Laptops are now commonplace in lectures but what are they used for? As a lecturer it's of course tempting to believe that everyone is making copious notes about your fascinating lecture. However, just sit at the back of the hall and you'll see what really goes on. Many check their e-mail, some check the latest news, Facebook, iTunes and so on. Multi-tasking? Boredom? This isn't just student behaviour, we seniors do the same when given the chance.
Tony Bates writes about this in a new blog entry Laptops in lectures
"If most students have laptops, why are they still having physically to come to a lecture hall? Why can’t they get a podcast of the lecture? Second, if they are coming, why are the lecturers not requiring them to use their laptops for study?"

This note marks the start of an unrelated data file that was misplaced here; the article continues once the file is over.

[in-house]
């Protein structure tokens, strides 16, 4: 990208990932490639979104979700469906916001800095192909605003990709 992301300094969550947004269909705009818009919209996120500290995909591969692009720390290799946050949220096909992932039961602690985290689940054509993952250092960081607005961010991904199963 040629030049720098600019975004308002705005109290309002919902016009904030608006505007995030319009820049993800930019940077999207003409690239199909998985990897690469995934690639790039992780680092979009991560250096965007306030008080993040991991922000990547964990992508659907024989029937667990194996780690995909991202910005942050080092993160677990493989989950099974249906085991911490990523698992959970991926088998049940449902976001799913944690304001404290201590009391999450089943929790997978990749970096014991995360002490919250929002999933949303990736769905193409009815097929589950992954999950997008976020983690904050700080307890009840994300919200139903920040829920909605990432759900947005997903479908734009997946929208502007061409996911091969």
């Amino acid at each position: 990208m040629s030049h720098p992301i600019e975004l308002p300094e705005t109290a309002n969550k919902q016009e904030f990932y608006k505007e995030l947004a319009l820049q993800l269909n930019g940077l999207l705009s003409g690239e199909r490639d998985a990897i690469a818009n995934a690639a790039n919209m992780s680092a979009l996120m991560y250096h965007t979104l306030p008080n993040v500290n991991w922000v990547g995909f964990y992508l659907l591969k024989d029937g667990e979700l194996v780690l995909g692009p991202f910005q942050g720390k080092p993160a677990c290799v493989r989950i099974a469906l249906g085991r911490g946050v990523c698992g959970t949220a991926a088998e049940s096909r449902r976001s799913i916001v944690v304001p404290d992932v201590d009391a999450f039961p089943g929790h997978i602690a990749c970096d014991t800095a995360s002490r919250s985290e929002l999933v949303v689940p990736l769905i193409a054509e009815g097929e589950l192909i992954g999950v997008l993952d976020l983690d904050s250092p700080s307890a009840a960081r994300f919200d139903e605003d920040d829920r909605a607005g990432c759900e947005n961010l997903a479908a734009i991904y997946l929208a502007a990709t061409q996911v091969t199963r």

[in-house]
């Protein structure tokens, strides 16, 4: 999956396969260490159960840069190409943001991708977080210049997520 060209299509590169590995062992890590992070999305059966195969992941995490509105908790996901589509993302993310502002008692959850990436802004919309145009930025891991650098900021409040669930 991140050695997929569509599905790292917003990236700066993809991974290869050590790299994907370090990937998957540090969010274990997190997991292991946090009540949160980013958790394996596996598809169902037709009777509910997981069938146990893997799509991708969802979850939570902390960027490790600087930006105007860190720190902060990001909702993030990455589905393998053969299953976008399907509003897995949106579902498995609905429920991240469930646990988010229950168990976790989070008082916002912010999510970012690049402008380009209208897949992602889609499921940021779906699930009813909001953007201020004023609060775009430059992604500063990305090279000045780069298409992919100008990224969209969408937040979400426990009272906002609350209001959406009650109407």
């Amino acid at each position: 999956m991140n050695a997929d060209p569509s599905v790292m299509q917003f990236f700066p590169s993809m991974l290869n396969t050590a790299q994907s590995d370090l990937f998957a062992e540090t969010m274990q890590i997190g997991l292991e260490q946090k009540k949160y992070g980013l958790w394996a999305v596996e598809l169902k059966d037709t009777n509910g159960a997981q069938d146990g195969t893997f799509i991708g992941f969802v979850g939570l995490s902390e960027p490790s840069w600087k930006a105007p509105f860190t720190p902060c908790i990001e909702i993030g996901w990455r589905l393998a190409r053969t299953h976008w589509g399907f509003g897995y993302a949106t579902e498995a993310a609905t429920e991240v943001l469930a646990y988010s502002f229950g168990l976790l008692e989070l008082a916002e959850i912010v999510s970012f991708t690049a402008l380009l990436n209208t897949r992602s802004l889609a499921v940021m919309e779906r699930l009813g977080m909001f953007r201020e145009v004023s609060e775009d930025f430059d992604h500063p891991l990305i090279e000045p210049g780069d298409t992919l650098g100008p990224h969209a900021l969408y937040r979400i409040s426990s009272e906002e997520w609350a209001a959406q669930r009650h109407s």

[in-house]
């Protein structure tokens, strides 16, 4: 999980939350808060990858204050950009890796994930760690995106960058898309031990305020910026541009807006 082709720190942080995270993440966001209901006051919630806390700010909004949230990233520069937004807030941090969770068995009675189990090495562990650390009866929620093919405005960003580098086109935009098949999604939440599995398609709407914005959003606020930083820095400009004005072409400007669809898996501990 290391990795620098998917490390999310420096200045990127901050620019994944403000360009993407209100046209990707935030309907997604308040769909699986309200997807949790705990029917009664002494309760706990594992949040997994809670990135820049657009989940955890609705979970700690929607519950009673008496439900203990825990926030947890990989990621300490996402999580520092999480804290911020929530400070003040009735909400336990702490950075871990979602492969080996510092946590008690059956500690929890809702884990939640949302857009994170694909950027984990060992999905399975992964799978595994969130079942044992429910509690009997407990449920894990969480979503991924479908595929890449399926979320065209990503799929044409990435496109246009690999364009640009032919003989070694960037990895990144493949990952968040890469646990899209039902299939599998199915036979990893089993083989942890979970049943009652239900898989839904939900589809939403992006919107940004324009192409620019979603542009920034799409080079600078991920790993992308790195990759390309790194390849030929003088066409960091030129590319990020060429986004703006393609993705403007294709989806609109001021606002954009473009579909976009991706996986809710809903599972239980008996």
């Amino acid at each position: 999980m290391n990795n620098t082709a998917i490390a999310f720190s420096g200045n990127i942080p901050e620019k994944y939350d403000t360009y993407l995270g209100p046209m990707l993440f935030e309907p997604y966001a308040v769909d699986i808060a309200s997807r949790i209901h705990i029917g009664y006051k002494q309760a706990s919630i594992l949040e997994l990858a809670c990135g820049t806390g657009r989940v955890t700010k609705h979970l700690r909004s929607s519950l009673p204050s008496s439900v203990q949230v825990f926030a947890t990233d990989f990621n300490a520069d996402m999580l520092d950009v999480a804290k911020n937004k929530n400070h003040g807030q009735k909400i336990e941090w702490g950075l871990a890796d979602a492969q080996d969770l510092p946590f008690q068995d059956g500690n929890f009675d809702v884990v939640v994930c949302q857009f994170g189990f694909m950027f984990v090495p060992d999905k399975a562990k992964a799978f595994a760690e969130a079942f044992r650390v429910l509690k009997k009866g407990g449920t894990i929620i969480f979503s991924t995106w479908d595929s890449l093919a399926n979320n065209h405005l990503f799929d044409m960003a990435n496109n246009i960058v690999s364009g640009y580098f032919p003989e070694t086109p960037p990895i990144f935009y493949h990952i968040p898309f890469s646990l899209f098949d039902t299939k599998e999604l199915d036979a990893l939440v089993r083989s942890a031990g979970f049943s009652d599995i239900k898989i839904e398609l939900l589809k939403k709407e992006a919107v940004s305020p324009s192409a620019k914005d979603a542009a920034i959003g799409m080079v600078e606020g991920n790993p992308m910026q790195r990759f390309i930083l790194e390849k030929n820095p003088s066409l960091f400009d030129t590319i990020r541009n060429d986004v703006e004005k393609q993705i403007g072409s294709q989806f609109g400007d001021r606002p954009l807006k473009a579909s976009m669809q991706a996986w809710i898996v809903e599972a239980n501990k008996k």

An article on the site On Campus, Can I have your half attention please?, claims that we are developing a culture of "constant partial distraction" with students easily distracted from the subject being taught. One teacher had managed to get students to accept a ban on laptops in the classroom and this had led to better results but such tactics were unlikely to become widespread.
If we have the technology in place let's either make use of it in a constructive way or decide together that we make some sessions "unplugged" (as MTV used to do with rock groups). Seminars where students are expected to discuss and debate should probably be unplugged to ensure full concentration whereas other sessions could involve groups searching for information or using the net for on-line discussion.